Hear Jesus from Matthew 25:34-36:

‘Come, you who are blessed by my Father; take your inheritance, the kingdom prepared for you since the creation of the world. 35For I was hungry and you gave me something to eat, I was thirsty and you gave me something to drink, I was a stranger and you invited me in, 36I needed clothes and you clothed me, I was sick and you looked after me, I was in prison and you came to visit me.’ (Matthew 25:34-36)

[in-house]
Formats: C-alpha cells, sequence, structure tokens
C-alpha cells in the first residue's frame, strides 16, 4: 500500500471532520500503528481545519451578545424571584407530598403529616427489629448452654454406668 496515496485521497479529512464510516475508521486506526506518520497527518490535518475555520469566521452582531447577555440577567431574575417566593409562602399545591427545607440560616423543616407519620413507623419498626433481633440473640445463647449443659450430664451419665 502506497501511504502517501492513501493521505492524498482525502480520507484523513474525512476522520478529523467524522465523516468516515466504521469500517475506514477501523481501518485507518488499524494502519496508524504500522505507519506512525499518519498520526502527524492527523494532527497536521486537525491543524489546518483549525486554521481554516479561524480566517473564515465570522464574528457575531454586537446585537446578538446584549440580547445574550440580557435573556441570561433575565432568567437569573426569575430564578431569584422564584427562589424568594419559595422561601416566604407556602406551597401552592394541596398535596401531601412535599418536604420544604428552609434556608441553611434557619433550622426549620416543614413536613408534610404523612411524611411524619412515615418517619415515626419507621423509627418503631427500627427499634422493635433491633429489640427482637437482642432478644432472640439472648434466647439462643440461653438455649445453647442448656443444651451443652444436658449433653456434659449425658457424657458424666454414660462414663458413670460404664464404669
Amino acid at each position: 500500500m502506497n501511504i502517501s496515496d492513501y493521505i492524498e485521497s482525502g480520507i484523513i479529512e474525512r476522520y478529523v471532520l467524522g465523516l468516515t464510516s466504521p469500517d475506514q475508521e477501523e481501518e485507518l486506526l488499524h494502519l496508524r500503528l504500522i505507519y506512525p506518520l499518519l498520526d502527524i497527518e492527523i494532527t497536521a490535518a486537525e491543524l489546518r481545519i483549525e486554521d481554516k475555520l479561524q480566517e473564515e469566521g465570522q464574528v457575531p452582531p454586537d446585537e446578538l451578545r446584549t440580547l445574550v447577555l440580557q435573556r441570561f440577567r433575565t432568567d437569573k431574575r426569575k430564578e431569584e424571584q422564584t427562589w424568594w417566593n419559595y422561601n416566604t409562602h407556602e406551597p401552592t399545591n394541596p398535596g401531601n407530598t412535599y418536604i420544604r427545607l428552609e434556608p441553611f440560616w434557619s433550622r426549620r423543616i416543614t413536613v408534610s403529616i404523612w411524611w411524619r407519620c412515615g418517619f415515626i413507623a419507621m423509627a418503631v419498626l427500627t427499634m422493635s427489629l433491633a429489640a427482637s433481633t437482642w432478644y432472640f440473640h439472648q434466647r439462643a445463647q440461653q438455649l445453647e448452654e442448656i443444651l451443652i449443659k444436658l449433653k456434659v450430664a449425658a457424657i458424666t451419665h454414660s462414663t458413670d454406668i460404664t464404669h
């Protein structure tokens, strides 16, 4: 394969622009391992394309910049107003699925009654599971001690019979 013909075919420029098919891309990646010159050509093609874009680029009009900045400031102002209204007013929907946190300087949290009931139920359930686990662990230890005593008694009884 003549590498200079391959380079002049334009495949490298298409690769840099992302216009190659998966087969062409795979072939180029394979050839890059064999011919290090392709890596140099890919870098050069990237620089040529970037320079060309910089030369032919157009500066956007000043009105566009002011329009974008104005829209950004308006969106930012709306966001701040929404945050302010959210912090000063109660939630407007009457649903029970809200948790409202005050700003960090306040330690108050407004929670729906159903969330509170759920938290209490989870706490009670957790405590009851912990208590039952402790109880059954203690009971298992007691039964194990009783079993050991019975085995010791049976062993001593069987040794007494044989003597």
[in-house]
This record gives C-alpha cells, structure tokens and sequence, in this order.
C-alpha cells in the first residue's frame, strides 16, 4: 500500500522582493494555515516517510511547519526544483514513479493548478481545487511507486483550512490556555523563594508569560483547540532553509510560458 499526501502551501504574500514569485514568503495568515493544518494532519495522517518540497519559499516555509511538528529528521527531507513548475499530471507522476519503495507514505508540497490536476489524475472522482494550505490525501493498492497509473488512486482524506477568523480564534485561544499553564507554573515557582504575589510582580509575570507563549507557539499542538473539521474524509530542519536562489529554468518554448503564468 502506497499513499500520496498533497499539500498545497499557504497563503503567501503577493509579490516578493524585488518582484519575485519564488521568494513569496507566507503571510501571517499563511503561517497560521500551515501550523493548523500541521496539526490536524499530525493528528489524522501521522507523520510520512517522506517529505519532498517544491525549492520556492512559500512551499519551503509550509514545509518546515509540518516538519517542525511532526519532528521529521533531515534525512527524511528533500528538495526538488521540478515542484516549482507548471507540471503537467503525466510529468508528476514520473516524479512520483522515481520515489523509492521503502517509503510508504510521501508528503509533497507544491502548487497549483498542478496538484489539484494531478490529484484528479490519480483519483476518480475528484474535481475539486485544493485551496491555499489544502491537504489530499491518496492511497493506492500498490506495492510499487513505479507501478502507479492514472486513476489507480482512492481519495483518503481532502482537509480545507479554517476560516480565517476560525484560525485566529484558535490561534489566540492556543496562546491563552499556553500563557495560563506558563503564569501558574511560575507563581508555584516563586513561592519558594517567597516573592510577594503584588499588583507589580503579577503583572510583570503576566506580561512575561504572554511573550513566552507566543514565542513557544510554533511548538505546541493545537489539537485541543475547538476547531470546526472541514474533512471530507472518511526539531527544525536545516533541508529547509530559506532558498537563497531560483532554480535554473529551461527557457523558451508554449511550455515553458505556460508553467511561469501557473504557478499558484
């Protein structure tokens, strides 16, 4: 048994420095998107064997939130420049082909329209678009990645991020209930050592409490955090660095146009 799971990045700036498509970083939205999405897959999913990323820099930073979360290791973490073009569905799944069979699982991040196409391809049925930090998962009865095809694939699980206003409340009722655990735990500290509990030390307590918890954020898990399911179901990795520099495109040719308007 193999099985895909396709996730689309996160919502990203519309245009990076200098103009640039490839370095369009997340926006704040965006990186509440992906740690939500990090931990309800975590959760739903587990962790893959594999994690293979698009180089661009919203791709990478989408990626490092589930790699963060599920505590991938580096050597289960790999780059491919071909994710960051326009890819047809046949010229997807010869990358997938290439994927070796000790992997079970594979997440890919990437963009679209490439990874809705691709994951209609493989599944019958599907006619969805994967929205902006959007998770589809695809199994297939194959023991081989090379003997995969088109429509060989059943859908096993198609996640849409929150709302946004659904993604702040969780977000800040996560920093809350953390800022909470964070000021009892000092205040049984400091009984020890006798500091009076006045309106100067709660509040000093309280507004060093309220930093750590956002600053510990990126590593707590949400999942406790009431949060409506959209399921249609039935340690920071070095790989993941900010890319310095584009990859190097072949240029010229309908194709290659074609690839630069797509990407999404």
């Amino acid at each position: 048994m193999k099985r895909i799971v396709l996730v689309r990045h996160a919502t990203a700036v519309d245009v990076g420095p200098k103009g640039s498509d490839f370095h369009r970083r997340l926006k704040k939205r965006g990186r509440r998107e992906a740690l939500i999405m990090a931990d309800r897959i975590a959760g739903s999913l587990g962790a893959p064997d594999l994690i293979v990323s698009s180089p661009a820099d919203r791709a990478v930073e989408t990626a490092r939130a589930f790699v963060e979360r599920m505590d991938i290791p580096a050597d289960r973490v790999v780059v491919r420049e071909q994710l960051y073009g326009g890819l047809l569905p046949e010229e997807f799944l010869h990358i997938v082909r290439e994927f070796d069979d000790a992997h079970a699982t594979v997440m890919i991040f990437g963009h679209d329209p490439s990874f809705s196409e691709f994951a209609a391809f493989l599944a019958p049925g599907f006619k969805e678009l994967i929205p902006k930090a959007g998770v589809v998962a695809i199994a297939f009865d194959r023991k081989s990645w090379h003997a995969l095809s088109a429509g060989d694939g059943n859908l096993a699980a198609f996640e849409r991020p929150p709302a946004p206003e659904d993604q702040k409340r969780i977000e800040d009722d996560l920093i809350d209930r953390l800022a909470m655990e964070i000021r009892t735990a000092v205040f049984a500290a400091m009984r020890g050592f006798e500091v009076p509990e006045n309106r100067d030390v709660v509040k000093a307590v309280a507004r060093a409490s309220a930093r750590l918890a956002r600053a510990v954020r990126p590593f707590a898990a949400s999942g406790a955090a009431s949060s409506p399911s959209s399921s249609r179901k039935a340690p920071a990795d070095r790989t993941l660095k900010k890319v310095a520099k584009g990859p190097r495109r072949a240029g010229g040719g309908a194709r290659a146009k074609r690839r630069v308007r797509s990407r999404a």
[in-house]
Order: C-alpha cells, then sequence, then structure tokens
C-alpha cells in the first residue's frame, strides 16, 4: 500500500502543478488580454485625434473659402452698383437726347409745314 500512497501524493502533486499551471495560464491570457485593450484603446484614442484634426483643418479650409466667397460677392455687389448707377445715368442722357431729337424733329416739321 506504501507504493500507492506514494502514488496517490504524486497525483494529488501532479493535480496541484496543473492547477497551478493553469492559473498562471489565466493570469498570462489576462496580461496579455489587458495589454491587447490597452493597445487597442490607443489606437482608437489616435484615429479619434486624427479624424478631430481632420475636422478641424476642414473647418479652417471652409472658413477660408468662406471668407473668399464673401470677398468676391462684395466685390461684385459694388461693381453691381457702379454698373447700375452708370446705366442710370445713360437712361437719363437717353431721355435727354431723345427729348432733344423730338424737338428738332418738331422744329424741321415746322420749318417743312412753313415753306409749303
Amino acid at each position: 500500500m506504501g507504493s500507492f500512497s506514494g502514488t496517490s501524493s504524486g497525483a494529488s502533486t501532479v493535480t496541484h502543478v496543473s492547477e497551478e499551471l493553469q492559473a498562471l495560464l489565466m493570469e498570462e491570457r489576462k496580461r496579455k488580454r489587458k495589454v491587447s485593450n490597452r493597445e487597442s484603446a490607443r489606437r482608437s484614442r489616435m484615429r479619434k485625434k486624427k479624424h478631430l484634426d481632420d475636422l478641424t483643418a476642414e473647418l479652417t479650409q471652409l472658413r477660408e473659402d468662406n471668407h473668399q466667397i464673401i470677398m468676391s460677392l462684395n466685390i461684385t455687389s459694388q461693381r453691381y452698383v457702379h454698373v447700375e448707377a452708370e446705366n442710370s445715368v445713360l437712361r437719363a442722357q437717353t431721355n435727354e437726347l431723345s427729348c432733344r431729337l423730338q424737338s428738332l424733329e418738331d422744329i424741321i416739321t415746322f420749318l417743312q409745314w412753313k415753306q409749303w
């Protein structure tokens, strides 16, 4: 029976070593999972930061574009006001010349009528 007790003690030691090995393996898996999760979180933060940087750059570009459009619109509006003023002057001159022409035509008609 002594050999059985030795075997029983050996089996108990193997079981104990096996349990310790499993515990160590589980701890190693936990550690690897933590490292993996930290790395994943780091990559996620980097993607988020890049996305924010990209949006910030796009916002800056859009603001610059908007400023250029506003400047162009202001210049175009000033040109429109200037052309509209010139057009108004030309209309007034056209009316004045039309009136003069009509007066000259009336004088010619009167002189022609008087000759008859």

Jesus invites us to realize that  

13“You are the light of the world.” (Matthew 5:14)

Prayer Senses:




Freedom from anxiety. 

Confidence in the Lord’s goodness in the midst of trouble. 

Healing. Neck pain; 

Wisdom and healing. The Lord is also giving wisdom to your doctors to help them troubleshoot what is going on with you. Don’t be afraid to come forward for prayer. 

Blessing and equipping. The Lord would like to bless you to know and use your spiritual gifts as you walk with Him. You were made special by the Lord. He wants you to know the Holy Spirit. 

Perseverance. Keep going. Don’t quit. God is with you.